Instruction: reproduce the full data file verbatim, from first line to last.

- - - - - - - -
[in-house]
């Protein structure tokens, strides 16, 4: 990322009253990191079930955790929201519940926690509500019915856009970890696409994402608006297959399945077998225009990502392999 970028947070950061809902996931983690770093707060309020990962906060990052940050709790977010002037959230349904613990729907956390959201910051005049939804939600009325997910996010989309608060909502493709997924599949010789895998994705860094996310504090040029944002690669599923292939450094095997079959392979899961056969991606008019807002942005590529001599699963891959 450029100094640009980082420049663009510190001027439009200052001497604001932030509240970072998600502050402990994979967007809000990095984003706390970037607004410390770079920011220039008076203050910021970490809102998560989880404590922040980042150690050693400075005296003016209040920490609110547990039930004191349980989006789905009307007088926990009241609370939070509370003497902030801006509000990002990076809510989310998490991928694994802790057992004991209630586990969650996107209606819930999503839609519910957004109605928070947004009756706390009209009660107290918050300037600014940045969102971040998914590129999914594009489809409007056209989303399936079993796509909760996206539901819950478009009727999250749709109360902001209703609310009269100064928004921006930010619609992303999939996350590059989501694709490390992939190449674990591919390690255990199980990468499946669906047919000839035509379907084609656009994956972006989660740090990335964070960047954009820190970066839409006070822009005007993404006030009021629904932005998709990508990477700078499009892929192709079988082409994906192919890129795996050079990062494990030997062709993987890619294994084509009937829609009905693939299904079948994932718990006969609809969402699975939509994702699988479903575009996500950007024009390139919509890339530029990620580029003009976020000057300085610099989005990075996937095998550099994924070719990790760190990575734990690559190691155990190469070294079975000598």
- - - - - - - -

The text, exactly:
[in-house]
């Protein structure tokens, strides 16, 4: 990322009253990191079930955790929201519940926690509500019915856009970890696409994402608006297959399945077998225009990502392999 970028947070950061809902996931983690770093707060309020990962906060990052940050709790977010002037959230349904613990729907956390959201910051005049939804939600009325997910996010989309608060909502493709997924599949010789895998994705860094996310504090040029944002690669599923292939450094095997079959392979899961056969991606008019807002942005590529001599699963891959 450029100094640009980082420049663009510190001027439009200052001497604001932030509240970072998600502050402990994979967007809000990095984003706390970037607004410390770079920011220039008076203050910021970490809102998560989880404590922040980042150690050693400075005296003016209040920490609110547990039930004191349980989006789905009307007088926990009241609370939070509370003497902030801006509000990002990076809510989310998490991928694994802790057992004991209630586990969650996107209606819930999503839609519910957004109605928070947004009756706390009209009660107290918050300037600014940045969102971040998914590129999914594009489809409007056209989303399936079993796509909760996206539901819950478009009727999250749709109360902001209703609310009269100064928004921006930010619609992303999939996350590059989501694709490390992939190449674990591919390690255990199980990468499946669906047919000839035509379907084609656009994956972006989660740090990335964070960047954009820190970066839409006070822009005007993404006030009021629904932005998709990508990477700078499009892929192709079988082409994906192919890129795996050079990062494990030997062709993987890619294994084509009937829609009905693939299904079948994932718990006969609809969402699975939509994702699988479903575009996500950007024009390139919509890339530029990620580029003009976020000057300085610099989005990075996937095998550099994924070719990790760190990575734990690559190691155990190469070294079975000598």